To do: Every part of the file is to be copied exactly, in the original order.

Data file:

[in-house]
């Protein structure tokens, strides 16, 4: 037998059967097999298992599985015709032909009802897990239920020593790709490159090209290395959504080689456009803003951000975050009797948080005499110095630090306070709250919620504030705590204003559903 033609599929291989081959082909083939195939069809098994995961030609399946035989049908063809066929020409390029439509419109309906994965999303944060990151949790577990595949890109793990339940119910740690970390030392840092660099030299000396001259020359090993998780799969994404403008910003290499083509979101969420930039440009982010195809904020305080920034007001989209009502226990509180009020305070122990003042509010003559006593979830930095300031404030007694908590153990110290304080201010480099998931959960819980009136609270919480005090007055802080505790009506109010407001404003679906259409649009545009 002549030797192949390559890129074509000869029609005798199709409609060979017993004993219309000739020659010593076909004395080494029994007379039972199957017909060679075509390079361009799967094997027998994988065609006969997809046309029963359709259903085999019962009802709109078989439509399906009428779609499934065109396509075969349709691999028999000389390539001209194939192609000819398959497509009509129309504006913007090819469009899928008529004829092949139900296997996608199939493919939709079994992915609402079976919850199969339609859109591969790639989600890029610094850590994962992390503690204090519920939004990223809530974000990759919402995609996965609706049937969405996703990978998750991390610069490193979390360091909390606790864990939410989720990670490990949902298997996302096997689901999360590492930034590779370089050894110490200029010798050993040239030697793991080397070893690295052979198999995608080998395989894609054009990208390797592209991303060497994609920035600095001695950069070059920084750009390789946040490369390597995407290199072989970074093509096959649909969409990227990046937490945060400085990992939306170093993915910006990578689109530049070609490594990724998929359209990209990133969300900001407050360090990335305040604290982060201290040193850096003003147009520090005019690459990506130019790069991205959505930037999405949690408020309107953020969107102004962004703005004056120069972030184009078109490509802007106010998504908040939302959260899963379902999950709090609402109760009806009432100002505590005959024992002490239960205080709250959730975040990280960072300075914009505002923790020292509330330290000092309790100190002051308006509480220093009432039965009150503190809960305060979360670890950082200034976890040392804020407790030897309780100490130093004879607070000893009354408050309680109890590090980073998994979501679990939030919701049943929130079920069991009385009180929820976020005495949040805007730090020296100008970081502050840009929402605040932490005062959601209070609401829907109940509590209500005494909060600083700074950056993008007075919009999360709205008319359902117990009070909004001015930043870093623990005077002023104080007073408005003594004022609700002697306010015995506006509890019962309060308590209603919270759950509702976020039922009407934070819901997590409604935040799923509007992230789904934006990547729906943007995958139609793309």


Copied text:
[in-house]
């Protein structure tokens, strides 16, 4: 037998059967097999298992599985015709032909009802897990239920020593790709490159090209290395959504080689456009803003951000975050009797948080005499110095630090306070709250919620504030705590204003559903 033609599929291989081959082909083939195939069809098994995961030609399946035989049908063809066929020409390029439509419109309906994965999303944060990151949790577990595949890109793990339940119910740690970390030392840092660099030299000396001259020359090993998780799969994404403008910003290499083509979101969420930039440009982010195809904020305080920034007001989209009502226990509180009020305070122990003042509010003559006593979830930095300031404030007694908590153990110290304080201010480099998931959960819980009136609270919480005090007055802080505790009506109010407001404003679906259409649009545009 002549030797192949390559890129074509000869029609005798199709409609060979017993004993219309000739020659010593076909004395080494029994007379039972199957017909060679075509390079361009799967094997027998994988065609006969997809046309029963359709259903085999019962009802709109078989439509399906009428779609499934065109396509075969349709691999028999000389390539001209194939192609000819398959497509009509129309504006913007090819469009899928008529004829092949139900296997996608199939493919939709079994992915609402079976919850199969339609859109591969790639989600890029610094850590994962992390503690204090519920939004990223809530974000990759919402995609996965609706049937969405996703990978998750991390610069490193979390360091909390606790864990939410989720990670490990949902298997996302096997689901999360590492930034590779370089050894110490200029010798050993040239030697793991080397070893690295052979198999995608080998395989894609054009990208390797592209991303060497994609920035600095001695950069070059920084750009390789946040490369390597995407290199072989970074093509096959649909969409990227990046937490945060400085990992939306170093993915910006990578689109530049070609490594990724998929359209990209990133969300900001407050360090990335305040604290982060201290040193850096003003147009520090005019690459990506130019790069991205959505930037999405949690408020309107953020969107102004962004703005004056120069972030184009078109490509802007106010998504908040939302959260899963379902999950709090609402109760009806009432100002505590005959024992002490239960205080709250959730975040990280960072300075914009505002923790020292509330330290000092309790100190002051308006509480220093009432039965009150503190809960305060979360670890950082200034976890040392804020407790030897309780100490130093004879607070000893009354408050309680109890590090980073998994979501679990939030919701049943929130079920069991009385009180929820976020005495949040805007730090020296100008970081502050840009929402605040932490005062959601209070609401829907109940509590209500005494909060600083700074950056993008007075919009999360709205008319359902117990009070909004001015930043870093623990005077002023104080007073408005003594004022609700002697306010015995506006509890019962309060308590209603919270759950509702976020039922009407934070819901997590409604935040799923509007992230789904934006990547729906943007995958139609793309």